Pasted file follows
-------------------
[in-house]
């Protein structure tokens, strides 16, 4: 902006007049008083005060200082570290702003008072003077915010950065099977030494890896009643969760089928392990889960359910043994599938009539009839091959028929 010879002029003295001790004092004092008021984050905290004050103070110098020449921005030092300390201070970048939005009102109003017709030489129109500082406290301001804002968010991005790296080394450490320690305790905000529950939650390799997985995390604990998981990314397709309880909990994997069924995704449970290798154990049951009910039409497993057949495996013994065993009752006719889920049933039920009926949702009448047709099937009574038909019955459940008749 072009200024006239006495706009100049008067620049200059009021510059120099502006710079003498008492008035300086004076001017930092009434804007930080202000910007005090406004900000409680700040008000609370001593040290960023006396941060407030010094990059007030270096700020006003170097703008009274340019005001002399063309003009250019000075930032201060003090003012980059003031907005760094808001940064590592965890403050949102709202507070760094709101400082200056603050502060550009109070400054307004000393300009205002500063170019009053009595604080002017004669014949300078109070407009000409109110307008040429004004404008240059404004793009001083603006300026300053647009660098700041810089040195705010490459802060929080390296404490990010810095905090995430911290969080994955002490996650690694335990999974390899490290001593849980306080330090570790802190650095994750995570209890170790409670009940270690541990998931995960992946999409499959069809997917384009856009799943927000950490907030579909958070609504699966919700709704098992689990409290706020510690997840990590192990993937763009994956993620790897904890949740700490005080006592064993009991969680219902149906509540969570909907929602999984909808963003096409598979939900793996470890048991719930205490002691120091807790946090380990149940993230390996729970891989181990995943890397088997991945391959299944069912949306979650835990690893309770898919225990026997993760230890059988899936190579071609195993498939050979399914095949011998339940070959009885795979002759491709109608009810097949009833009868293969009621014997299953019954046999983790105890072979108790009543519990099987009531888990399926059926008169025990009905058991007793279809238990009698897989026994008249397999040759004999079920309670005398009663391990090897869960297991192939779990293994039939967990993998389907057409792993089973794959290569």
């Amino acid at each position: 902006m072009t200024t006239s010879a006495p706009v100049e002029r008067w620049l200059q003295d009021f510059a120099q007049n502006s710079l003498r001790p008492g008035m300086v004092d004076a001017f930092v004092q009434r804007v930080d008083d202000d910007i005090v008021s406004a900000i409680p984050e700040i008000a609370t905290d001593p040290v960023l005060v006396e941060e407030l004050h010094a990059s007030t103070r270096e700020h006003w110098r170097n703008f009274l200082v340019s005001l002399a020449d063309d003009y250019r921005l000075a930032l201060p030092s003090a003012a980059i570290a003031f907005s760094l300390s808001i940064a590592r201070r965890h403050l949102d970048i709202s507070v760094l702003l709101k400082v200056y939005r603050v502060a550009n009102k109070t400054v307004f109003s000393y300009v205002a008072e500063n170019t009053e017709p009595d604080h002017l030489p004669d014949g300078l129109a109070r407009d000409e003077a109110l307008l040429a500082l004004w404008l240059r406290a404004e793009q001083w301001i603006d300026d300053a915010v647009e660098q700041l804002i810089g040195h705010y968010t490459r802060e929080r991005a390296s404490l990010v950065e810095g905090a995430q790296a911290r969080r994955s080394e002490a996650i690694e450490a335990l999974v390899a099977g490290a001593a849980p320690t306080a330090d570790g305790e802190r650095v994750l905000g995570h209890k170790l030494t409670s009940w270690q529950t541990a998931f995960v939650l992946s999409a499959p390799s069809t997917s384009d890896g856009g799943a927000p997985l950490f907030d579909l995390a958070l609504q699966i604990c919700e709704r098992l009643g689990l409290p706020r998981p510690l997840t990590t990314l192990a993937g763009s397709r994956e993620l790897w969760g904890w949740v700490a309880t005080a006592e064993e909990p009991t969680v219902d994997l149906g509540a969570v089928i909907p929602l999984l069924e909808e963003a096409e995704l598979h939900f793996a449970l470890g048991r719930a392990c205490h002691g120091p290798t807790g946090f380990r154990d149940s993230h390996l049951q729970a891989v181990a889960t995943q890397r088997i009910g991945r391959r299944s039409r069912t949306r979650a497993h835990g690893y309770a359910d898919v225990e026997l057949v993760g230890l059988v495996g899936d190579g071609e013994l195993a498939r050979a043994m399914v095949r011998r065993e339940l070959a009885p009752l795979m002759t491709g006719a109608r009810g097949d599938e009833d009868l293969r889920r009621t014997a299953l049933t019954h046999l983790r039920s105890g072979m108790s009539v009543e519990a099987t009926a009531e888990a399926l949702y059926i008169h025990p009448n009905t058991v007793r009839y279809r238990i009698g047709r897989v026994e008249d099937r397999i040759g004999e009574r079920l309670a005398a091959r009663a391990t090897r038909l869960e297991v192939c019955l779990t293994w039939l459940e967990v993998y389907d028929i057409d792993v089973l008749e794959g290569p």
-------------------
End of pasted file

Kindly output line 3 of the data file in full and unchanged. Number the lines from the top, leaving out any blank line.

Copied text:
């Amino acid at each position: 902006m072009t200024t006239s010879a006495p706009v100049e002029r008067w620049l200059q003295d009021f510059a120099q007049n502006s710079l003498r001790p008492g008035m300086v004092d004076a001017f930092v004092q009434r804007v930080d008083d202000d910007i005090v008021s406004a900000i409680p984050e700040i008000a609370t905290d001593p040290v960023l005060v006396e941060e407030l004050h010094a990059s007030t103070r270096e700020h006003w110098r170097n703008f009274l200082v340019s005001l002399a020449d063309d003009y250019r921005l000075a930032l201060p030092s003090a003012a980059i570290a003031f907005s760094l300390s808001i940064a590592r201070r965890h403050l949102d970048i709202s507070v760094l702003l709101k400082v200056y939005r603050v502060a550009n009102k109070t400054v307004f109003s000393y300009v205002a008072e500063n170019t009053e017709p009595d604080h002017l030489p004669d014949g300078l129109a109070r407009d000409e003077a109110l307008l040429a500082l004004w404008l240059r406290a404004e793009q001083w301001i603006d300026d300053a915010v647009e660098q700041l804002i810089g040195h705010y968010t490459r802060e929080r991005a390296s404490l990010v950065e810095g905090a995430q790296a911290r969080r994955s080394e002490a996650i690694e450490a335990l999974v390899a099977g490290a001593a849980p320690t306080a330090d570790g305790e802190r650095v994750l905000g995570h209890k170790l030494t409670s009940w270690q529950t541990a998931f995960v939650l992946s999409a499959p390799s069809t997917s384009d890896g856009g799943a927000p997985l950490f907030d579909l995390a958070l609504q699966i604990c919700e709704r098992l009643g689990l409290p706020r998981p510690l997840t990590t990314l192990a993937g763009s397709r994956e993620l790897w969760g904890w949740v700490a309880t005080a006592e064993e909990p009991t969680v219902d994997l149906g509540a969570v089928i909907p929602l999984l069924e909808e963003a096409e995704l598979h939900f793996a449970l470890g048991r719930a392990c205490h002691g120091p290798t807790g946090f380990r154990d149940s993230h390996l049951q729970a891989v181990a889960t995943q890397r088997i009910g991945r391959r299944s039409r069912t949306r979650a497993h835990g690893y309770a359910d898919v225990e026997l057949v993760g230890l059988v495996g899936d190579g071609e013994l195993a498939r050979a043994m399914v095949r011998r065993e339940l070959a009885p009752l795979m002759t491709g006719a109608r009810g097949d599938e009833d009868l293969r889920r009621t014997a299953l049933t019954h046999l983790r039920s105890g072979m108790s009539v009543e519990a099987t009926a009531e888990a399926l949702y059926i008169h025990p009448n009905t058991v007793r009839y279809r238990i009698g047709r897989v026994e008249d099937r397999i040759g004999e009574r079920l309670a005398a091959r009663a391990t090897r038909l869960e297991v192939c019955l779990t293994w039939l459940e967990v993998y389907d028929i057409d792993v089973l008749e794959g290569p």